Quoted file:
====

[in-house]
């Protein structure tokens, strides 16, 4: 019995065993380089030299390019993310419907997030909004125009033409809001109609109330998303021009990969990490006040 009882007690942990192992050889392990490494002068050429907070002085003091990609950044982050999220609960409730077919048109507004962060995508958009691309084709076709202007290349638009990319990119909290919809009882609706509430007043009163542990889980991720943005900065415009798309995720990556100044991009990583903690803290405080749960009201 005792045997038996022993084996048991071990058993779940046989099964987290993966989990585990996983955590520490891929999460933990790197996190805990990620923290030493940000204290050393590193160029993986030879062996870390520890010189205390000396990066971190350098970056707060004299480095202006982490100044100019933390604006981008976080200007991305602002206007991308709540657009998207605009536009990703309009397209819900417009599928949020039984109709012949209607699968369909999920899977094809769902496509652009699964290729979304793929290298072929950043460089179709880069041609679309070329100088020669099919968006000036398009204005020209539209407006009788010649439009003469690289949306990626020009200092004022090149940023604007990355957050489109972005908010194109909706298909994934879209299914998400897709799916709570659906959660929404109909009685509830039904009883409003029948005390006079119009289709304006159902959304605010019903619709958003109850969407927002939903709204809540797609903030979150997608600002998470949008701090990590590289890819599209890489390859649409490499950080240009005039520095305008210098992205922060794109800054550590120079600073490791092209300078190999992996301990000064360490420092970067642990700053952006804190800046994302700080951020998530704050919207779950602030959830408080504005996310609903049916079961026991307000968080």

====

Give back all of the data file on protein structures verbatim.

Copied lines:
[in-house]
């Protein structure tokens, strides 16, 4: 019995065993380089030299390019993310419907997030909004125009033409809001109609109330998303021009990969990490006040 009882007690942990192992050889392990490494002068050429907070002085003091990609950044982050999220609960409730077919048109507004962060995508958009691309084709076709202007290349638009990319990119909290919809009882609706509430007043009163542990889980991720943005900065415009798309995720990556100044991009990583903690803290405080749960009201 005792045997038996022993084996048991071990058993779940046989099964987290993966989990585990996983955590520490891929999460933990790197996190805990990620923290030493940000204290050393590193160029993986030879062996870390520890010189205390000396990066971190350098970056707060004299480095202006982490100044100019933390604006981008976080200007991305602002206007991308709540657009998207605009536009990703309009397209819900417009599928949020039984109709012949209607699968369909999920899977094809769902496509652009699964290729979304793929290298072929950043460089179709880069041609679309070329100088020669099919968006000036398009204005020209539209407006009788010649439009003469690289949306990626020009200092004022090149940023604007990355957050489109972005908010194109909706298909994934879209299914998400897709799916709570659906959660929404109909009685509830039904009883409003029948005390006079119009289709304006159902959304605010019903619709958003109850969407927002939903709204809540797609903030979150997608600002998470949008701090990590590289890819599209890489390859649409490499950080240009005039520095305008210098992205922060794109800054550590120079600073490791092209300078190999992996301990000064360490420092970067642990700053952006804190800046994302700080951020998530704050919207779950602030959830408080504005996310609903049916079961026991307000968080």